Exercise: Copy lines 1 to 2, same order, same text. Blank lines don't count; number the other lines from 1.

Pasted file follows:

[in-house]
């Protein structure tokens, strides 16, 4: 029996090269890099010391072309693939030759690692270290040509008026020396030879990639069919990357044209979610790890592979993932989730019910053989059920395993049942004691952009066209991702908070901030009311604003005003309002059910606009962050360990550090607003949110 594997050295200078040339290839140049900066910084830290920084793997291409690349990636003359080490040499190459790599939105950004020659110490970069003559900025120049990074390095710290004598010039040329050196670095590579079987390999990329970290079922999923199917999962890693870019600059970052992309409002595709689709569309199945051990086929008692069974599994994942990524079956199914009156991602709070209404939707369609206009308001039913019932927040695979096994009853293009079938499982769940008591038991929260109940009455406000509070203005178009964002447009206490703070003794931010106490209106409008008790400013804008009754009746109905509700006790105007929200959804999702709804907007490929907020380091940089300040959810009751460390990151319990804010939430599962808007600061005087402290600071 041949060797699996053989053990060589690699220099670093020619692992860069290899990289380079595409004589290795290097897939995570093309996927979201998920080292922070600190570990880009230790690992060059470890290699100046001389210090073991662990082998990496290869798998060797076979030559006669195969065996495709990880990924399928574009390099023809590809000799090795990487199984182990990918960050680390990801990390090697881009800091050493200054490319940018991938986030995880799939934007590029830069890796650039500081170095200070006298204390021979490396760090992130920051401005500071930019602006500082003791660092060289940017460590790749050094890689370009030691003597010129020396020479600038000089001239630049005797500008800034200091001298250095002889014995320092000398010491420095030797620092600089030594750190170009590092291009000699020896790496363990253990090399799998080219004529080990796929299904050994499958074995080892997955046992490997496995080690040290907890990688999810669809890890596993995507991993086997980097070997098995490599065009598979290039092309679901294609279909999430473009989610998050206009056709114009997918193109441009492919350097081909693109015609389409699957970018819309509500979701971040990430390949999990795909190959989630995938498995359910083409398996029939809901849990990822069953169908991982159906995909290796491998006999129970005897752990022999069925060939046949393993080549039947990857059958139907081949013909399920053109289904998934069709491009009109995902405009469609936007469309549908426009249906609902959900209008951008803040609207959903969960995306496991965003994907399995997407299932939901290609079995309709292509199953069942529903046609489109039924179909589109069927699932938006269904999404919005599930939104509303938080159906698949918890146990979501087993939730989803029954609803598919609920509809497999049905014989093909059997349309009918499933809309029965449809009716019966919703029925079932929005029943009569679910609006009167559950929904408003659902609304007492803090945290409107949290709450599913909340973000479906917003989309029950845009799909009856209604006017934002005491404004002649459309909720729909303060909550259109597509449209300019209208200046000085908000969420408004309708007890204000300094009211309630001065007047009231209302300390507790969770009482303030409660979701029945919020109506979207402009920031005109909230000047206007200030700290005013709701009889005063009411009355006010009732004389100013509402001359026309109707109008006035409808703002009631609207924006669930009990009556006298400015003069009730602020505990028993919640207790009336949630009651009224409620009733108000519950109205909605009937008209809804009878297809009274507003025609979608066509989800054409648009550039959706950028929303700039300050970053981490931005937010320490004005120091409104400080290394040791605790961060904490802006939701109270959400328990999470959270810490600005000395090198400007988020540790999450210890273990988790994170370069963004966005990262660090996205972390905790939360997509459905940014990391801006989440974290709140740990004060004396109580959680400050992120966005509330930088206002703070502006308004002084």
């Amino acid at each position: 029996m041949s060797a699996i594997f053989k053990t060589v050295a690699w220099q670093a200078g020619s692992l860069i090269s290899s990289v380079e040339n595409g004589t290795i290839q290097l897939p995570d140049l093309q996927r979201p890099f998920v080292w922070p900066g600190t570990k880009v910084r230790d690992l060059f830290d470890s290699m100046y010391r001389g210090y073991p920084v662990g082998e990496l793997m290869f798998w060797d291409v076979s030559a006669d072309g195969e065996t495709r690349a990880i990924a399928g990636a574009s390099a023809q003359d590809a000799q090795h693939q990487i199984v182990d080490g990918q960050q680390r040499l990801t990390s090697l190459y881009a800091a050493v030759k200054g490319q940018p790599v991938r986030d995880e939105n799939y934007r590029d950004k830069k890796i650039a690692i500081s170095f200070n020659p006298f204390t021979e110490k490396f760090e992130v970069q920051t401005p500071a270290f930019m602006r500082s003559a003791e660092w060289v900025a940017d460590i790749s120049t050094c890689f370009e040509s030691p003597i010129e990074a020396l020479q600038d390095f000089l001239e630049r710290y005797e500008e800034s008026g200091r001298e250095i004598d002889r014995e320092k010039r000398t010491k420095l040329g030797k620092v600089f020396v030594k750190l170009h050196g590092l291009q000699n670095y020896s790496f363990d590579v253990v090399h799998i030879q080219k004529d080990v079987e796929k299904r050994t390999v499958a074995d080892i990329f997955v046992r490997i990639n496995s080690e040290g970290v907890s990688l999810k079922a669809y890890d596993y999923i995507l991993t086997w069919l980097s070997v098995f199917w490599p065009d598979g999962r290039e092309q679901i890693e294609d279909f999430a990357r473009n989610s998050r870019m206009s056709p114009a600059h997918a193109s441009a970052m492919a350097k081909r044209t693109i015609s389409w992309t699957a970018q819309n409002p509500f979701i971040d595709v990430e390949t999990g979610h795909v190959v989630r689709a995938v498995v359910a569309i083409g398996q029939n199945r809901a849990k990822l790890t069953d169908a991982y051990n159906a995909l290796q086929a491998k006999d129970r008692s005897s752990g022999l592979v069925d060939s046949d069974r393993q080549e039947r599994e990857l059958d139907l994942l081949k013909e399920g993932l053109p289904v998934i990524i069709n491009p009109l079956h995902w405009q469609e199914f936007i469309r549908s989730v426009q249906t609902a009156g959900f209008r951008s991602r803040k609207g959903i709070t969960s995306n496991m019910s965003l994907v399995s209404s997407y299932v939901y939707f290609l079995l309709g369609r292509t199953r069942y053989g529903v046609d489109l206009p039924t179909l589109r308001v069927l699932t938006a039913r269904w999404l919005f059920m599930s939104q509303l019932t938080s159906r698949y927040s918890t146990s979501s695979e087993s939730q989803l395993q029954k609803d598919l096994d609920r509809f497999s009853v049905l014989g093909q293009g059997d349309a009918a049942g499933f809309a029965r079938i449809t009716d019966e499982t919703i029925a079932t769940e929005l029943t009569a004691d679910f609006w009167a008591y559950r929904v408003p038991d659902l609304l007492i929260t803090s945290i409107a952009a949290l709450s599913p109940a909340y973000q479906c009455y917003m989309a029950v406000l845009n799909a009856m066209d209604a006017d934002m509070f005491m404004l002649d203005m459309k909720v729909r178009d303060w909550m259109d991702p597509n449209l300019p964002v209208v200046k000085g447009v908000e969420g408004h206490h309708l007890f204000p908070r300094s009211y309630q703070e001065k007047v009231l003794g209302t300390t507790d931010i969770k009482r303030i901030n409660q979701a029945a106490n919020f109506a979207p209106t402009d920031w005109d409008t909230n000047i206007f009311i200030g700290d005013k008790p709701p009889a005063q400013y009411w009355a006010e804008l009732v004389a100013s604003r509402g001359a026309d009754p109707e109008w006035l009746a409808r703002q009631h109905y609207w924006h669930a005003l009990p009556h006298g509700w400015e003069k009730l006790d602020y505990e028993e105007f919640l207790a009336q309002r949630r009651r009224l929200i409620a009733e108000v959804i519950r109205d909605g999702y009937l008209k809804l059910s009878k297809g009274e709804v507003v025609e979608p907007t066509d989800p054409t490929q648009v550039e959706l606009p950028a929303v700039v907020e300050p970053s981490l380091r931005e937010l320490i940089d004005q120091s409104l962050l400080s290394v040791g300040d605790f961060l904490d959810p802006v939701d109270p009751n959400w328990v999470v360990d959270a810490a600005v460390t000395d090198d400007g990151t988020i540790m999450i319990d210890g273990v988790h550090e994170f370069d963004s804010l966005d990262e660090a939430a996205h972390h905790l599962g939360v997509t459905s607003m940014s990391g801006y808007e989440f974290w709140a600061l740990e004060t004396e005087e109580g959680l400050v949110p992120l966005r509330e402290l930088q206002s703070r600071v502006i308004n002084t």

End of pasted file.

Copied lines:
[in-house]
């Protein structure tokens, strides 16, 4: 029996090269890099010391072309693939030759690692270290040509008026020396030879990639069919990357044209979610790890592979993932989730019910053989059920395993049942004691952009066209991702908070901030009311604003005003309002059910606009962050360990550090607003949110 594997050295200078040339290839140049900066910084830290920084793997291409690349990636003359080490040499190459790599939105950004020659110490970069003559900025120049990074390095710290004598010039040329050196670095590579079987390999990329970290079922999923199917999962890693870019600059970052992309409002595709689709569309199945051990086929008692069974599994994942990524079956199914009156991602709070209404939707369609206009308001039913019932927040695979096994009853293009079938499982769940008591038991929260109940009455406000509070203005178009964002447009206490703070003794931010106490209106409008008790400013804008009754009746109905509700006790105007929200959804999702709804907007490929907020380091940089300040959810009751460390990151319990804010939430599962808007600061005087402290600071 041949060797699996053989053990060589690699220099670093020619692992860069290899990289380079595409004589290795290097897939995570093309996927979201998920080292922070600190570990880009230790690992060059470890290699100046001389210090073991662990082998990496290869798998060797076979030559006669195969065996495709990880990924399928574009390099023809590809000799090795990487199984182990990918960050680390990801990390090697881009800091050493200054490319940018991938986030995880799939934007590029830069890796650039500081170095200070006298204390021979490396760090992130920051401005500071930019602006500082003791660092060289940017460590790749050094890689370009030691003597010129020396020479600038000089001239630049005797500008800034200091001298250095002889014995320092000398010491420095030797620092600089030594750190170009590092291009000699020896790496363990253990090399799998080219004529080990796929299904050994499958074995080892997955046992490997496995080690040290907890990688999810669809890890596993995507991993086997980097070997098995490599065009598979290039092309679901294609279909999430473009989610998050206009056709114009997918193109441009492919350097081909693109015609389409699957970018819309509500979701971040990430390949999990795909190959989630995938498995359910083409398996029939809901849990990822069953169908991982159906995909290796491998006999129970005897752990022999069925060939046949393993080549039947990857059958139907081949013909399920053109289904998934069709491009009109995902405009469609936007469309549908426009249906609902959900209008951008803040609207959903969960995306496991965003994907399995997407299932939901290609079995309709292509199953069942529903046609489109039924179909589109069927699932938006269904999404919005599930939104509303938080159906698949918890146990979501087993939730989803029954609803598919609920509809497999049905014989093909059997349309009918499933809309029965449809009716019966919703029925079932929005029943009569679910609006009167559950929904408003659902609304007492803090945290409107949290709450599913909340973000479906917003989309029950845009799909009856209604006017934002005491404004002649459309909720729909303060909550259109597509449209300019209208200046000085908000969420408004309708007890204000300094009211309630001065007047009231209302300390507790969770009482303030409660979701029945919020109506979207402009920031005109909230000047206007200030700290005013709701009889005063009411009355006010009732004389100013509402001359026309109707109008006035409808703002009631609207924006669930009990009556006298400015003069009730602020505990028993919640207790009336949630009651009224409620009733108000519950109205909605009937008209809804009878297809009274507003025609979608066509989800054409648009550039959706950028929303700039300050970053981490931005937010320490004005120091409104400080290394040791605790961060904490802006939701109270959400328990999470959270810490600005000395090198400007988020540790999450210890273990988790994170370069963004966005990262660090996205972390905790939360997509459905940014990391801006989440974290709140740990004060004396109580959680400050992120966005509330930088206002703070502006308004002084």